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The Political Economy of Government Employee Unions

February 26, 2011
Thomas J. DiLorenzo

The main reason why so many state and local governments are bankrupt, or on the verge of bankruptcy, is the combination of government-run monopolies and government-employee unions. Government-employee unions have vastly more power than do private-sector unions because the entities they work for are typically monopolies.

When the employees of a grocery store, for example, go on strike and shut down the store, consumers can simply shop elsewhere, and the grocery-store management is perfectly free to hire replacement workers. In contrast, when a city teachers’ or garbage-truck drivers’ union goes on strike, there is no school and no garbage collection as long as the strike goes on. In addition, teachers’ tenure (typically after two or three years in government schools) and civil-service regulations make it extremely costly if not virtually impossible to hire replacement workers.

Thus, when government bureaucrats go on strike they have the ability to completely shut down the entire “industry” they “work” in indefinitely. The taxpayers will complain bitterly about the absence of schools and garbage collection, forcing the mayor, governor, or city councillors to quickly cave in to the union’s demands to avoid risking the loss of their own jobs due to voter dissatisfaction. This process is the primary reason why, in general, the expenses of state and local governments have skyrocketed year in and year out, while the “production” of government employees declines.

For decades, researchers have noted that the more money that is spent per pupil in the government schools, the worse is the performance of the students. Similar outcomes are prevalent in all other areas of government “service.” As Milton Friedman once wrote, government bureaucracies – especially unionized ones – are like economic black holes where increased “inputs” lead to declining “outputs.” The more that is spent on government schools, the less educated are the students. The more that is spent on welfare, the more poverty there is, and so on. This of course is the exact opposite of normal economic life in the private sector, where increased inputs lead to more products and services, not fewer.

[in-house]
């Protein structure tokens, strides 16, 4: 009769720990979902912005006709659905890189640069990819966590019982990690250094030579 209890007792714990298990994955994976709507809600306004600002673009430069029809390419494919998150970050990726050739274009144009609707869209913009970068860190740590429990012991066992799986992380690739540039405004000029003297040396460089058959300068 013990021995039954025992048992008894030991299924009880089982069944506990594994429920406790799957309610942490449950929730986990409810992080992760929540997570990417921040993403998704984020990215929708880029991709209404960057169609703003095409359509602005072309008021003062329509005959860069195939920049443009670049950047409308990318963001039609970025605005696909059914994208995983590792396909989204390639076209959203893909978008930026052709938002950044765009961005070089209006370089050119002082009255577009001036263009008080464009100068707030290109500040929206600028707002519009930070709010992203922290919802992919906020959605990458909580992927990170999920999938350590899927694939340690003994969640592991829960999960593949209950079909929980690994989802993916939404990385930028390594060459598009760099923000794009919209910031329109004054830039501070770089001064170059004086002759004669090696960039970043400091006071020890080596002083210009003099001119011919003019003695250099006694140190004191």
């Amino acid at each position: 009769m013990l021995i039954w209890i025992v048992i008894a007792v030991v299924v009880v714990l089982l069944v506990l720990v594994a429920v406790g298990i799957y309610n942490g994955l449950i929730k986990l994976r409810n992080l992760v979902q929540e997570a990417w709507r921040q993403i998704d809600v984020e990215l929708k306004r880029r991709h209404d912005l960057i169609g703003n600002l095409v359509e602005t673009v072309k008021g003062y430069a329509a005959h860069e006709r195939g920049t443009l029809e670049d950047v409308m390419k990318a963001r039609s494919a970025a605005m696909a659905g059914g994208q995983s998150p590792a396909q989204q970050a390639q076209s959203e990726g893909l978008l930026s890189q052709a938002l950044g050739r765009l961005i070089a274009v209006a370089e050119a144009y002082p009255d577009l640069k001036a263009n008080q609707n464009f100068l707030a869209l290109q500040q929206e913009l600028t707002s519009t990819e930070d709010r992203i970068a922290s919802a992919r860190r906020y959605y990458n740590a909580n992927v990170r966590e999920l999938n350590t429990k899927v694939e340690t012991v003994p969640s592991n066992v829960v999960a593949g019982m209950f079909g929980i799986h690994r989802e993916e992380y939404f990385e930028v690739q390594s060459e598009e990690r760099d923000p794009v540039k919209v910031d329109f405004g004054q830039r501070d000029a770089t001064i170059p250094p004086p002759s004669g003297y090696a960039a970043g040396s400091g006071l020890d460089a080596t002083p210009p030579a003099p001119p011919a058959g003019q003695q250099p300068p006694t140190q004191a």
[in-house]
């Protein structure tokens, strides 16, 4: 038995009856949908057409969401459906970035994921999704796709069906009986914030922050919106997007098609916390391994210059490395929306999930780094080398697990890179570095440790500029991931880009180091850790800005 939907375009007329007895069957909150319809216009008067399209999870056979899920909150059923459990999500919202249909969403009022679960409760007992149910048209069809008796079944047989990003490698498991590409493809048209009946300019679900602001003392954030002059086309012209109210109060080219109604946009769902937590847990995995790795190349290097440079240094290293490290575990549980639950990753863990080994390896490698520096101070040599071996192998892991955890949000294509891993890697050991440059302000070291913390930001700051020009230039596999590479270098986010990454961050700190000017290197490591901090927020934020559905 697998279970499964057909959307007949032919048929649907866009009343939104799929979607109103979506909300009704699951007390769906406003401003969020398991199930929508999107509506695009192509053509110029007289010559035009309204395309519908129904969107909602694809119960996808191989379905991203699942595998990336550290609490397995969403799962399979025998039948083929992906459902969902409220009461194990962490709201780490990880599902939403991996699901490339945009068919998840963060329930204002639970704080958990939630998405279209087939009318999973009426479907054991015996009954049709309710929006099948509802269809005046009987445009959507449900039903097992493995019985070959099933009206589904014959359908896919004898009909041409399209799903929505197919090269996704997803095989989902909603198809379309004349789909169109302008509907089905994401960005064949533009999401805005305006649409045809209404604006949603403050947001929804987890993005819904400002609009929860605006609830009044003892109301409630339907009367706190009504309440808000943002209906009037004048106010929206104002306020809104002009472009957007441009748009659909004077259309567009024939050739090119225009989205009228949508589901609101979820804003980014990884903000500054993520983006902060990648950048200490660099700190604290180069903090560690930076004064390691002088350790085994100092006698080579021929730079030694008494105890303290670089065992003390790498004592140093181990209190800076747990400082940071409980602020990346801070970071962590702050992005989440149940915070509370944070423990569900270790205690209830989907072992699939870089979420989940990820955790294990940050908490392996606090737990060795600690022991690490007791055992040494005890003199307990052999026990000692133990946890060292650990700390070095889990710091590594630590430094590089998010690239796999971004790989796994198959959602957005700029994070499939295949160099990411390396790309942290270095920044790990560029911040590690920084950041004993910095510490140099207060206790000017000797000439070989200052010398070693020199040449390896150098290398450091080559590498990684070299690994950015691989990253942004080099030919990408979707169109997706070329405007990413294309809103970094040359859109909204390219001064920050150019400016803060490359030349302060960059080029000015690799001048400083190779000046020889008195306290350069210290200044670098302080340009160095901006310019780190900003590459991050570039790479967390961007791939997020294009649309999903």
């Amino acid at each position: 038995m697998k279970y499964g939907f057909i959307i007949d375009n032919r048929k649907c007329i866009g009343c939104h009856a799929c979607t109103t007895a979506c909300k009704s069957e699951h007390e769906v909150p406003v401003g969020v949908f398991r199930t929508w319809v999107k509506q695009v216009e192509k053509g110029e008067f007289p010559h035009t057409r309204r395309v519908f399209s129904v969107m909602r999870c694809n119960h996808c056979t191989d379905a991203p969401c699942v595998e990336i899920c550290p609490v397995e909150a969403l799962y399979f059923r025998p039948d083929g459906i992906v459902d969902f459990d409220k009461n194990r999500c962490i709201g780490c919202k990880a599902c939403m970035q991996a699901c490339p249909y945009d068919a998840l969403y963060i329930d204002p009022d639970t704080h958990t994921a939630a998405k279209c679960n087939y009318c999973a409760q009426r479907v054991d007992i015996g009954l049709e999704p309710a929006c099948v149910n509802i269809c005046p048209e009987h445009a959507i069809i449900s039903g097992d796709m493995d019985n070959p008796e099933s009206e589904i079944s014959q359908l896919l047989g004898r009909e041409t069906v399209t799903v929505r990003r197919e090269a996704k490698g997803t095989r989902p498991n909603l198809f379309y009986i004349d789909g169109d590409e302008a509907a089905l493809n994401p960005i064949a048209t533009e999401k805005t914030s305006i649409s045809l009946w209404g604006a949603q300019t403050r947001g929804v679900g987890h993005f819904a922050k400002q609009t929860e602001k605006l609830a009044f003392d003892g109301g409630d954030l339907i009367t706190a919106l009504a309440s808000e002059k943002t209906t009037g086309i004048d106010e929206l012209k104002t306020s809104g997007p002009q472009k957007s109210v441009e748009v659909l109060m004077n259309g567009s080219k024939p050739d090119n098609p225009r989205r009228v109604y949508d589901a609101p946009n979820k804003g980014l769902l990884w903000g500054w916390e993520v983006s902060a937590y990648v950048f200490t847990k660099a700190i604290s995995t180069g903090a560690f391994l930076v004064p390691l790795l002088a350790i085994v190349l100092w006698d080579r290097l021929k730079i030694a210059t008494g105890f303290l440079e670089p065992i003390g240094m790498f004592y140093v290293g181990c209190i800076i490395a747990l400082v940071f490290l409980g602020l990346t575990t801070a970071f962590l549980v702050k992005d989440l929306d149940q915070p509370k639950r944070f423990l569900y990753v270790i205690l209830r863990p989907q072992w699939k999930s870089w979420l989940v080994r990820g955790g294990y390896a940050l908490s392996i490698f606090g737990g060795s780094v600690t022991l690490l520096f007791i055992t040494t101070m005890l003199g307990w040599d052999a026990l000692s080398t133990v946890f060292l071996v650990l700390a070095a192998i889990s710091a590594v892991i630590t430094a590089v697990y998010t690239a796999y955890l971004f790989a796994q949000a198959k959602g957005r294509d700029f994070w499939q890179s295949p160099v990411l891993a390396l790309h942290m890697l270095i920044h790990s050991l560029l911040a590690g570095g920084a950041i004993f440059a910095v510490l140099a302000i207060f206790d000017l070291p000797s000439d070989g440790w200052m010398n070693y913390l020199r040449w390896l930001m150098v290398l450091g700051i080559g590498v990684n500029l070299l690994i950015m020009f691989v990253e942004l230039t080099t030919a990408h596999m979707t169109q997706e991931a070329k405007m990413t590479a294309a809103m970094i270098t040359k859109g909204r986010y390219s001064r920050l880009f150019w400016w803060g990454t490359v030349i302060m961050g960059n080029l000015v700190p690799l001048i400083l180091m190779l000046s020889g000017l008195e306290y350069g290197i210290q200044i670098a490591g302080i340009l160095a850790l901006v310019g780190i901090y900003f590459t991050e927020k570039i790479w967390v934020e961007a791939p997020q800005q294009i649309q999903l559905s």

And now… the rest of the story. …..

2 Comments leave one →
  1. Beth permalink
    March 1, 2011 1:55 pm

    We have lived too long with a government that believes what is good for them is good for the people. A government that allows private sector jobs to go overseas for the express purpose of obtaining higher profits for shareholders and pensions, at the cost of private sector jobs in the US. A government that thrives by insuring its citizens live in such constant fear and uncertainty that they will take orders and pray for the best. A government that has created a system of rewards that constitute preferential treatment for the few and as a result a class system. A class system that provides a better standard of living for those in its employ. A system of the state that that enslaves all to its ‘group think’ mentality by ignoring the education of 3 generations. A system that corrupts the very fabric of a country formed by the people, for all its people.

    The dominoes of unemployment, bank fraud, pension bankruptcies, state and local government failures, commercial real estate crashes, the coming student loan fiasco, and ignorant citizens leaves our country in the hands of the wealthy few who have the private military and a nation of slave workers ready to do their bidding. We have succeeded in turning this country into a copy of what we left 250 years ago! The few of us who see this may not have enough time and power to significantly change anything, but I will go down fighting for the very life of my country. Will you?

  2. Eric permalink
    February 27, 2011 11:19 pm

    Why doesn’t anybody address the people on welfare .They got working people fighting each other and taking cuts in pay and give backs, but don’t touch the free ride

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